Being the National Governing Body for group exercise, it’s obviously great to see Group Exercise flying high at number two, but this wouldn’t be there without correctly qualified instructors in place.

In our opinion, fitness instructors are the main reason that over three million more people are participating in group exercise than two years ago [1], by providing effective, motivating fitness sessions that keep those participants coming back.

We want to ensure that instructors are given the recognition and remuneration they deserve. Many are still paid similar rates to those paid to instructors in the 1990s, despite the pivotal role they play in retaining members for leading operators.

This is driving some to look at leaving the sector. The recent IHRSA European CEO Study Report showed a concern from European fitness leaders about operators in the industry being able to recruit and retain enough qualified staff.

"We want to ensure instructors are given the remuneration they deserve. Many are paid similar rates to those paid in the 1990s, despite the pivotal role they play in retaining members"

We're under no illusions; this recognition won't happen overnight, but this high-level acknowledgement of their efforts is a positive start to that journey.

[1] EMD UK (2018) - Group Exercise National Survey

Fitness instructors often don’t receive credit for the contribution they make to a club’s success PHOTO: IMAGE COURTESY OF MYZONE
PTs and boutique gyms can thrive side by side
Paul Swainson, head of PT, Future Fit Training

I read with interest James Balfour’s interview in HCM November/December 2018.

I’m a huge fan of the 1Rebel brand and the innovation it’s brought to the industry. I also have no doubt that 1Rebel members can get great results from attending classes regularly.

But I have to disagree with James’s belief that the market for personal training will decline as a result of the growth in boutique fitness.

He suggests personal trainers “will watch you do press ups for an hour and charge you £60”.

That’s a dated perception which has been on the wane for some time, and while there are still some PTs that perpetuate it by hoping to earn a living purely from supervising workouts in isolation, we now better appreciate the realities of what’s required to help people adopt healthy lifestyles and achieve results.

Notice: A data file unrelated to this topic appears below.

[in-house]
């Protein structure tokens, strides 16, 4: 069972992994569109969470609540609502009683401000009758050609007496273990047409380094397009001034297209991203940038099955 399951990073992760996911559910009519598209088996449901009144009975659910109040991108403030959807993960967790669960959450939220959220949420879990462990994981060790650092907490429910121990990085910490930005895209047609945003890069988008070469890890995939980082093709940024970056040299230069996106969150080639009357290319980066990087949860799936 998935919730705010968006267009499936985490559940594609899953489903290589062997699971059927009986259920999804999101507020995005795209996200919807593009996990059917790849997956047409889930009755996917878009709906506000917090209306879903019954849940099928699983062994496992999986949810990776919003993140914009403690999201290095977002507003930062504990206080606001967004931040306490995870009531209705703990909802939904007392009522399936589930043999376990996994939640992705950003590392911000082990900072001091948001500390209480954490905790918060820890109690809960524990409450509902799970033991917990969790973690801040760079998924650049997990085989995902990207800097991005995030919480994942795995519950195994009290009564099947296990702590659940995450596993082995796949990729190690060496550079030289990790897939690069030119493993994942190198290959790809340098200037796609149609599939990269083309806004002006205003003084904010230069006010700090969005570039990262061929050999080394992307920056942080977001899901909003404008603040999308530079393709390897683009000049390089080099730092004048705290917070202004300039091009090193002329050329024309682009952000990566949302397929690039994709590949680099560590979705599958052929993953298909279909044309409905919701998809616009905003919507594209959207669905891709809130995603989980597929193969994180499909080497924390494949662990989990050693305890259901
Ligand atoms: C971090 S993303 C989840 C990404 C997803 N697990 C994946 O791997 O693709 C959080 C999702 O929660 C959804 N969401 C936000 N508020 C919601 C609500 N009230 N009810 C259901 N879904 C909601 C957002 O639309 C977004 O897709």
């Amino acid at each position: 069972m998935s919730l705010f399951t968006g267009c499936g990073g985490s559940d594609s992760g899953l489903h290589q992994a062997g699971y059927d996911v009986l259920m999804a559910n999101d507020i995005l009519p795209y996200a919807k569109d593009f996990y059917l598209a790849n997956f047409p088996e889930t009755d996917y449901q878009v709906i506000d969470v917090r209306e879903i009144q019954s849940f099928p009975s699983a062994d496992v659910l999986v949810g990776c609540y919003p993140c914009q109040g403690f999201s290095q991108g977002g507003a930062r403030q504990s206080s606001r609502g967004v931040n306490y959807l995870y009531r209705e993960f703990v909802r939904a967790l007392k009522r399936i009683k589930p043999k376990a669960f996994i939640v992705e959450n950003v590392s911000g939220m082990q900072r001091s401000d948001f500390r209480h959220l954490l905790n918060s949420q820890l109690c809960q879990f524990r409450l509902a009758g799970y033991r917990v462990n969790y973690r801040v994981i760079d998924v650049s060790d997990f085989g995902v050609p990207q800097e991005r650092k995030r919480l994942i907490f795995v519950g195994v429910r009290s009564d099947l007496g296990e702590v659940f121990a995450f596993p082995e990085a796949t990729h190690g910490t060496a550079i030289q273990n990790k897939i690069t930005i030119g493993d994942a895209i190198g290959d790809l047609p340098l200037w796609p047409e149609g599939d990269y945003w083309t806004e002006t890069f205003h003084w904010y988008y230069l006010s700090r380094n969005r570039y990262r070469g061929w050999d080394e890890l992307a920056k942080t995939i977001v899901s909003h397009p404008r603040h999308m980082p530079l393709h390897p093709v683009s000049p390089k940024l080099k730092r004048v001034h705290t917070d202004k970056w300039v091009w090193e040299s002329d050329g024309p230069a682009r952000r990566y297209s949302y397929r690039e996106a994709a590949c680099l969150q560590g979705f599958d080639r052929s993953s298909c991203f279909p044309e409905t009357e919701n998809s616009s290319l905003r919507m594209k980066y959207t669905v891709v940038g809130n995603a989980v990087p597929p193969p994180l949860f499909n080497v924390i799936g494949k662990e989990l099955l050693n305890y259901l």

As a consequence, personal trainers that don’t change their approach will be – quite rightly – left behind.

“Will boutiques take market share from PTs? Yes, definitely, but will they trigger a significant decline in the demand for personal training? I don’t think so”

A quality PT will provide tailored exercise programmes, one-to-one coaching and support and will work on behaviour change to instill intrinsic motivation and increase adherence. They will also offer nutrition advice.

As great as a 45-minute indoor cycling class may be, can it provide all of the above? Can two, three or four classes a week do that? Even with eucalyptus-infused towels on offer? (I jest).

Granted 1Rebel instructors are fantastic, and could offer individual advice, guidance and motivation outside classes, but then we start to blur the lines between roles and services.

Trainers are shifting towards offering more experiences themselves. For example, the popularity of small group training classes is increasing as fitness professionals become more aware of the power of building a tribe mentality among their clients.

Will boutiques take market share from PTs? Yes, definitely, in the same way that online fitness media and conventional gym classes do.

But will they trigger a significant decline in the demand for personal training?

I don’t think so – it’s not that PTs are at risk, it’s more that the nature of the service will be redefined as the market evolves, driving a jump in professionalism, quality and skill that can only benefit the whole industry.

James Balfour said he believed the demand for personal training will decline as the boutique market grows IMAGE COURTESY OF 1REBEL
http://www.leisureopportunities.com/images/imagesX/HCM2019_1reply.jpg
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MoveGB is a collaboration-based platform, but being a platform, one of the common worries we hear from our partners is about loss of customer ownership.
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promotion
As an industry, we still underestimate the power of a truly varied fitness regime - and the growing appetite for it, especially among emerging customer segments.
Opinion: Collaboration vs aggregation - what’s the difference?
Video Gallery
TRX MAPS
TRX Training
TRX MAPS completes body movement assessments in just 30 seconds to help trainers develop personalized fitness plans and goals for members. Read more
More videos:
Company profiles
Company profile: Rephouse Europa Ltd
Rephouse is a leading manufacturer of high-performance fitness flooring systems. With its state-of-the-art production technology ...
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Company profile: EXF Fitness
EXF offer so much more than modular systems and pick and mix installations, they don’t ...
Catalogue Gallery
Click on a catalogue to view it online
Directory
Flooring
Total Vibration Solutions Ltd: Flooring
Skincare
Sothys: Skincare
Trade associations
International SPA Association - iSPA: Trade associations
Architects/designers
Zynk Design Consultants: Architects/designers
Exercise equipment
Eleiko Sport AB: Exercise equipment
Management software
Fisikal: Management software
Hydrotherapy / spa fragrances
Kemitron GmbH: Hydrotherapy / spa fragrances
Professional services
Deloitte UK: Professional services
Lockers/interior design
Fitlockers: Lockers/interior design
Governing body
EMD UK: Governing body
Property & Tenders
Diary dates
05-06 Sep 2019
TagusPark, Oeiras, Portugal
Diary dates
21-22 Sep 2019
Locations worldwide,
Diary dates